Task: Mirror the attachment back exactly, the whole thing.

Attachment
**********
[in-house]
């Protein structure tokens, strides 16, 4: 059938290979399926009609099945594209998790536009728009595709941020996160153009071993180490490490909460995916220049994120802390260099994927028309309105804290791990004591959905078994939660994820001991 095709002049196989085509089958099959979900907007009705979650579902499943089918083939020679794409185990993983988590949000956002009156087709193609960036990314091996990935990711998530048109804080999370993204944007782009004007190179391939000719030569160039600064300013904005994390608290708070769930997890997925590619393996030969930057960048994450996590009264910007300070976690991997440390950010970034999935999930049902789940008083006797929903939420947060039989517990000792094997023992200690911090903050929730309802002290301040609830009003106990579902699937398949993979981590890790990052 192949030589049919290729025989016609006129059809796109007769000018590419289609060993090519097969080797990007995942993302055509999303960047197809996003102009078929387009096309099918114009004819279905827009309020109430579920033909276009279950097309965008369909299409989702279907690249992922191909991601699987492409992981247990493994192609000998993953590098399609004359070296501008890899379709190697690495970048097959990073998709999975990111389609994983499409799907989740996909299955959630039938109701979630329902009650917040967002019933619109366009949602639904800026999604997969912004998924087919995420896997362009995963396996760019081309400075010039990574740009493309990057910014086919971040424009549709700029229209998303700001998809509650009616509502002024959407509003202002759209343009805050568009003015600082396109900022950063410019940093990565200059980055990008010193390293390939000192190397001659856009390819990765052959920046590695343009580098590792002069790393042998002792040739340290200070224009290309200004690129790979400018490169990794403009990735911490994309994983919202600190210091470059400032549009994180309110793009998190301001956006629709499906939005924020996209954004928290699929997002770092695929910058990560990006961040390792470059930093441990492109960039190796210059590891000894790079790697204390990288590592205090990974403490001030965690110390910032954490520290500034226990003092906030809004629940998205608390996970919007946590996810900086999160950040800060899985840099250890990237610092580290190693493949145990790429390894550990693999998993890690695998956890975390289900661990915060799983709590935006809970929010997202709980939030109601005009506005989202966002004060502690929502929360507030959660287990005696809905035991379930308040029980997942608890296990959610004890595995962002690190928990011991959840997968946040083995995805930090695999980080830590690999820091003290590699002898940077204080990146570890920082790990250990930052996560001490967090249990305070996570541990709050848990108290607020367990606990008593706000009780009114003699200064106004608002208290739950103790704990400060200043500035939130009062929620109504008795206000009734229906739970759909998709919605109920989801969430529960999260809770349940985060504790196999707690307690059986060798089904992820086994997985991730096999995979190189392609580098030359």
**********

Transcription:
[in-house]
């Protein structure tokens, strides 16, 4: 059938290979399926009609099945594209998790536009728009595709941020996160153009071993180490490490909460995916220049994120802390260099994927028309309105804290791990004591959905078994939660994820001991 095709002049196989085509089958099959979900907007009705979650579902499943089918083939020679794409185990993983988590949000956002009156087709193609960036990314091996990935990711998530048109804080999370993204944007782009004007190179391939000719030569160039600064300013904005994390608290708070769930997890997925590619393996030969930057960048994450996590009264910007300070976690991997440390950010970034999935999930049902789940008083006797929903939420947060039989517990000792094997023992200690911090903050929730309802002290301040609830009003106990579902699937398949993979981590890790990052 192949030589049919290729025989016609006129059809796109007769000018590419289609060993090519097969080797990007995942993302055509999303960047197809996003102009078929387009096309099918114009004819279905827009309020109430579920033909276009279950097309965008369909299409989702279907690249992922191909991601699987492409992981247990493994192609000998993953590098399609004359070296501008890899379709190697690495970048097959990073998709999975990111389609994983499409799907989740996909299955959630039938109701979630329902009650917040967002019933619109366009949602639904800026999604997969912004998924087919995420896997362009995963396996760019081309400075010039990574740009493309990057910014086919971040424009549709700029229209998303700001998809509650009616509502002024959407509003202002759209343009805050568009003015600082396109900022950063410019940093990565200059980055990008010193390293390939000192190397001659856009390819990765052959920046590695343009580098590792002069790393042998002792040739340290200070224009290309200004690129790979400018490169990794403009990735911490994309994983919202600190210091470059400032549009994180309110793009998190301001956006629709499906939005924020996209954004928290699929997002770092695929910058990560990006961040390792470059930093441990492109960039190796210059590891000894790079790697204390990288590592205090990974403490001030965690110390910032954490520290500034226990003092906030809004629940998205608390996970919007946590996810900086999160950040800060899985840099250890990237610092580290190693493949145990790429390894550990693999998993890690695998956890975390289900661990915060799983709590935006809970929010997202709980939030109601005009506005989202966002004060502690929502929360507030959660287990005696809905035991379930308040029980997942608890296990959610004890595995962002690190928990011991959840997968946040083995995805930090695999980080830590690999820091003290590699002898940077204080990146570890920082790990250990930052996560001490967090249990305070996570541990709050848990108290607020367990606990008593706000009780009114003699200064106004608002208290739950103790704990400060200043500035939130009062929620109504008795206000009734229906739970759909998709919605109920989801969430529960999260809770349940985060504790196999707690307690059986060798089904992820086994997985991730096999995979190189392609580098030359």